The Coroner's Autopsy Report stated the cause of death to be electrocution for both of the decedents.


Recommendation #1: Employers should use plastic irrigation pipes whenever possible.

Discussion: In this incident, the decedents' handled metal pipes. If plastic pipes had been used, it would have reduced the likelihood of electrocution if contact had been made with electrical power lines.

Recommendation #2: Employers should establish a standard operating procedure (SOP) that pipes not be elevated near overhead electrical lines.

Discussion: This incident would not have occurred if the aluminum irrigation pipe had not been elevated while under high voltage electrical power lines. Under Title 8 of the CCRs Provisions for Preventing Accidents Due to Proximity to Overhead Lines section 2946(a) General. No person, firm, or corporation, or agent of same, shall require or permit any employee to perform any function in proximity to energized high-voltage lines; to enter upon any land, building, or other premises and there engage in any excavation, demolition, construction, repair, or other operation; or to erect, install, operate, or store in or upon such premises any tools, machinery, equipment, materials, or structures (including scaffolding, house moving, well drilling, pile driving, or hoisting equipment) unless and until danger from accidental contact with said high-voltage lines has been effectively guarded against. If a standard operating procedure had been in effect which prohibited elevating irrigation pipes while near electrical power lines, these fatalities may have been avoided.

Recommendation #3: Employers should conduct jobsite surveys to identify potential hazards prior to beginning work on a project and during the project.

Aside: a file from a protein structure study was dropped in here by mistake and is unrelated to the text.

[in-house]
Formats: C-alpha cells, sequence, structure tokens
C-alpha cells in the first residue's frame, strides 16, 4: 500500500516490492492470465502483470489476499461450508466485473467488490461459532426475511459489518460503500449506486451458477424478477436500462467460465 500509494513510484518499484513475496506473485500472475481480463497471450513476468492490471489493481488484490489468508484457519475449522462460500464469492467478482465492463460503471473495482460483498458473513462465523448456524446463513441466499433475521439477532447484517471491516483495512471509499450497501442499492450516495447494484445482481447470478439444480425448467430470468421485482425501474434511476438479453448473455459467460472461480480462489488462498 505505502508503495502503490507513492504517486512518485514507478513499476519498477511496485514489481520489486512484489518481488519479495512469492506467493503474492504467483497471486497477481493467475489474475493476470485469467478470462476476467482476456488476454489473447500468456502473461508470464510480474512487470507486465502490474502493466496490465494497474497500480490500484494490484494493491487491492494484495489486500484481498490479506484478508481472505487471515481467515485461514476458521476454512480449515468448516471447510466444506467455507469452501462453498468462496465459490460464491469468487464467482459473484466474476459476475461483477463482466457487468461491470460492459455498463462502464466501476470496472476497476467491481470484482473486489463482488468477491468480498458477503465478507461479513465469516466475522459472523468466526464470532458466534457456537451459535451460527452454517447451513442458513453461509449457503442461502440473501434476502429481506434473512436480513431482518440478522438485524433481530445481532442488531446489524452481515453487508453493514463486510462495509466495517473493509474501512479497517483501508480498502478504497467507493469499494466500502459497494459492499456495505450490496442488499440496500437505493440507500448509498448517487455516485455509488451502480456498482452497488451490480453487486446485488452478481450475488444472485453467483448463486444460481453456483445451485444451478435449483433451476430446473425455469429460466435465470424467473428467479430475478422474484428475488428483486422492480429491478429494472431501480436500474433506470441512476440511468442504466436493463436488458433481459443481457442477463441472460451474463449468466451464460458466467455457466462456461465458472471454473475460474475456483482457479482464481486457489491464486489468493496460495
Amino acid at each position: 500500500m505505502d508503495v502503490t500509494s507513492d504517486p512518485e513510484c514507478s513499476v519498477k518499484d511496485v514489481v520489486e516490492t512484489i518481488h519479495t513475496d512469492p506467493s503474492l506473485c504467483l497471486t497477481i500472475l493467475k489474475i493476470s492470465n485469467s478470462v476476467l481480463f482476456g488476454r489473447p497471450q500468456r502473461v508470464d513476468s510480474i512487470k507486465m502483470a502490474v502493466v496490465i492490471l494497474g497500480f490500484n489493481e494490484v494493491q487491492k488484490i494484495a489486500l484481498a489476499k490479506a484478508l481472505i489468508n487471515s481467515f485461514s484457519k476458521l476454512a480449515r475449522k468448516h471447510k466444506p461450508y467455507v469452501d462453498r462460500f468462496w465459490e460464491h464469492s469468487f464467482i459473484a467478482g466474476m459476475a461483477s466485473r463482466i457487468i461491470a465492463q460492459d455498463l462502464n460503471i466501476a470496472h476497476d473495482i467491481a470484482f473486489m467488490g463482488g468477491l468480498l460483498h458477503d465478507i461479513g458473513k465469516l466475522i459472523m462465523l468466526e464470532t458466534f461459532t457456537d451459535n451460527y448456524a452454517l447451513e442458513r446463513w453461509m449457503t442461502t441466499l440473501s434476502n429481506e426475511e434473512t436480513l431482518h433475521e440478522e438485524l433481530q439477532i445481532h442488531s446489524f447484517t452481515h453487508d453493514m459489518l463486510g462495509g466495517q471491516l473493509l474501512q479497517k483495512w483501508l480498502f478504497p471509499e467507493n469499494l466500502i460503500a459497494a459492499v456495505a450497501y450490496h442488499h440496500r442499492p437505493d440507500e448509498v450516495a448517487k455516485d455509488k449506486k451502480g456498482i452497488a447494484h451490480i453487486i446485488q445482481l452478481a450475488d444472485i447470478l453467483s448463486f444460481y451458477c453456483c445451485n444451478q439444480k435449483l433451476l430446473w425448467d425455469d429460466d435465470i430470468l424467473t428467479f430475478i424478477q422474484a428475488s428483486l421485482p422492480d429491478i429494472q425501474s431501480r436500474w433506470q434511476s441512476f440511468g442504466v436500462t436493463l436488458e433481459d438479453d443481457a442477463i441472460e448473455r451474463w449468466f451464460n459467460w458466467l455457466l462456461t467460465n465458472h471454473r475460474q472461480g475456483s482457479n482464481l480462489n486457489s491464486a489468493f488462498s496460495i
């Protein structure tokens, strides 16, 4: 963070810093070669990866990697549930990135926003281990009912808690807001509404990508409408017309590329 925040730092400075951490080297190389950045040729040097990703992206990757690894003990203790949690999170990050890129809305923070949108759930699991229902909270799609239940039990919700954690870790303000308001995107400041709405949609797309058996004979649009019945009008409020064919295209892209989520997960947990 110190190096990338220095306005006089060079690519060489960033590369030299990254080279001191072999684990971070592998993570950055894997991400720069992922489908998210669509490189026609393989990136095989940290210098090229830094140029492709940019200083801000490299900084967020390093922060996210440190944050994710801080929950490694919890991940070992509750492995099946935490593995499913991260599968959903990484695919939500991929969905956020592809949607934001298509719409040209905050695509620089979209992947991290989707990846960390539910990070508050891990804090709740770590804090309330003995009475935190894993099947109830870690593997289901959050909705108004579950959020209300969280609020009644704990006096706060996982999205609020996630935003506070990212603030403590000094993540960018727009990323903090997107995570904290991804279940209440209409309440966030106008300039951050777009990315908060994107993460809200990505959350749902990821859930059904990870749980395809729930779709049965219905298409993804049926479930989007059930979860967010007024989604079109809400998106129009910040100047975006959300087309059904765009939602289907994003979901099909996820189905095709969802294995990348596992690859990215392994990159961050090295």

Discussion: A thorough evaluation of each jobsite should take place before and during any job, in order to detect workplace hazards. In this incident, if the workers had prior training in the handling of irrigation pipes, they could have been instructed to avoid moving the pipe.

Recommendation #4: Employers should place electrical lines out of reach of workers either by increasing the minimum height of the lines or by burying them.

Discussion: According to an official utility company, overhead power lines in rural areas are generally placed 25 feet above ground level. The typical length of irrigation pipes is 30 feet. If all electrical lines were at least 35 feet above ground, a 6-foot-tall worker handling a 30-foot irrigation pipe would not be able to contact the line while standing on the ground.

Recommendation #5: Manufacturers should be encouraged to decrease the length of hand-carried irrigation pipes.

Discussion: Given the expense of switching to shorter pipes (increased material and labor costs), the near term reduction of electrocution from this method would be expected to be small. However, decreasing the length of irrigation pipes would reduce the risk for employees contacting electrical power lines.

Recommendation #6: Employers should evaluate and consider adopting alternative methods of irrigation.

Discussion: Irrigation pipes on wheels, center-pivot irrigation systems, and "solid-set" pipes (buried pipes with sprinkler heads above the ground) may prevent many electrocutions. Despite high initial costs, these methods are labor-efficient over time and are replacing the use of hand-carried irrigation pipes on large farms and orchards.


Helgerson, S.D., and Milham, S. Jr. (1985). Farm workers electrocuted when irrigation pipes contact powerlines. Public Health Reports, 100(3), 325-328.